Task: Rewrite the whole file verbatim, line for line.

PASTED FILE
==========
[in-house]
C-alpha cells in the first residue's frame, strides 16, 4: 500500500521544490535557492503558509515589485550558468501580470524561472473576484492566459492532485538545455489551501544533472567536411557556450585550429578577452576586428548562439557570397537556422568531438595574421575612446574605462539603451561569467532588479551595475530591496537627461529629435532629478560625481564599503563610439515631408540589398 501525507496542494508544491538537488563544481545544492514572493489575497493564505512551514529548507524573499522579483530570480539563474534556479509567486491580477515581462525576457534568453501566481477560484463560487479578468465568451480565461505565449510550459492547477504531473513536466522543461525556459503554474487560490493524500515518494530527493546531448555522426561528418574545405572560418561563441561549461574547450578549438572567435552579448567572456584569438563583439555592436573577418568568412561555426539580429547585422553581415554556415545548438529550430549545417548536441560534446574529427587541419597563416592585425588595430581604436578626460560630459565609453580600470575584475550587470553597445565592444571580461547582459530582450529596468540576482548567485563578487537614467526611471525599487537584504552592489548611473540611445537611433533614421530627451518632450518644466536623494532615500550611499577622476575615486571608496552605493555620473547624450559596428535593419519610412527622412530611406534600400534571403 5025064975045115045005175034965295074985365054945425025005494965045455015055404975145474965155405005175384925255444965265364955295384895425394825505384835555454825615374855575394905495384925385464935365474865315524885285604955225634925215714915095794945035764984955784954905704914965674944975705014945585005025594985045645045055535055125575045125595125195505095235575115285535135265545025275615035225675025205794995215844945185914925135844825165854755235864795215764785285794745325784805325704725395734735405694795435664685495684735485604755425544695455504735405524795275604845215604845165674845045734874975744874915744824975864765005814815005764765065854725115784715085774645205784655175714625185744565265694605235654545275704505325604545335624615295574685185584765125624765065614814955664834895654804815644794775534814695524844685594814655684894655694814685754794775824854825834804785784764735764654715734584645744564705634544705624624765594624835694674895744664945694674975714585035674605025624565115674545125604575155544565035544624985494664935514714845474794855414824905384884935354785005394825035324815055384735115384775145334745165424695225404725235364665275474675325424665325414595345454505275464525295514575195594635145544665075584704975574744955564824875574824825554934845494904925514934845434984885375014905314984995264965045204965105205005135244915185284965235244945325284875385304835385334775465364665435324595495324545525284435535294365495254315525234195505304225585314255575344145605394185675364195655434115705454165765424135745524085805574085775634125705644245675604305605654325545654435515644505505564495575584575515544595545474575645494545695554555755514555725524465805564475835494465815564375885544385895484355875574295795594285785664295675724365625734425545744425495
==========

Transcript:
[in-house]
C-alpha cells in the first residue's frame, strides 16, 4: 500500500521544490535557492503558509515589485550558468501580470524561472473576484492566459492532485538545455489551501544533472567536411557556450585550429578577452576586428548562439557570397537556422568531438595574421575612446574605462539603451561569467532588479551595475530591496537627461529629435532629478560625481564599503563610439515631408540589398 501525507496542494508544491538537488563544481545544492514572493489575497493564505512551514529548507524573499522579483530570480539563474534556479509567486491580477515581462525576457534568453501566481477560484463560487479578468465568451480565461505565449510550459492547477504531473513536466522543461525556459503554474487560490493524500515518494530527493546531448555522426561528418574545405572560418561563441561549461574547450578549438572567435552579448567572456584569438563583439555592436573577418568568412561555426539580429547585422553581415554556415545548438529550430549545417548536441560534446574529427587541419597563416592585425588595430581604436578626460560630459565609453580600470575584475550587470553597445565592444571580461547582459530582450529596468540576482548567485563578487537614467526611471525599487537584504552592489548611473540611445537611433533614421530627451518632450518644466536623494532615500550611499577622476575615486571608496552605493555620473547624450559596428535593419519610412527622412530611406534600400534571403 5025064975045115045005175034965295074985365054945425025005494965045455015055404975145474965155405005175384925255444965265364955295384895425394825505384835555454825615374855575394905495384925385464935365474865315524885285604955225634925215714915095794945035764984955784954905704914965674944975705014945585005025594985045645045055535055125575045125595125195505095235575115285535135265545025275615035225675025205794995215844945185914925135844825165854755235864795215764785285794745325784805325704725395734735405694795435664685495684735485604755425544695455504735405524795275604845215604845165674845045734874975744874915744824975864765005814815005764765065854725115784715085774645205784655175714625185744565265694605235654545275704505325604545335624615295574685185584765125624765065614814955664834895654804815644794775534814695524844685594814655684894655694814685754794775824854825834804785784764735764654715734584645744564705634544705624624765594624835694674895744664945694674975714585035674605025624565115674545125604575155544565035544624985494664935514714845474794855414824905384884935354785005394825035324815055384735115384775145334745165424695225404725235364665275474675325424665325414595345454505275464525295514575195594635145544665075584704975574744955564824875574824825554934845494904925514934845434984885375014905314984995264965045204965105205005135244915185284965235244945325284875385304835385334775465364665435324595495324545525284435535294365495254315525234195505304225585314255575344145605394185675364195655434115705454165765424135745524085805574085775634125705644245675604305605654325545654435515644505505564495575584575515544595545474575645494545695554555755514555725524465805564475835494465815564375885544385895484355875574295795594285785664295675724365625734425545744425495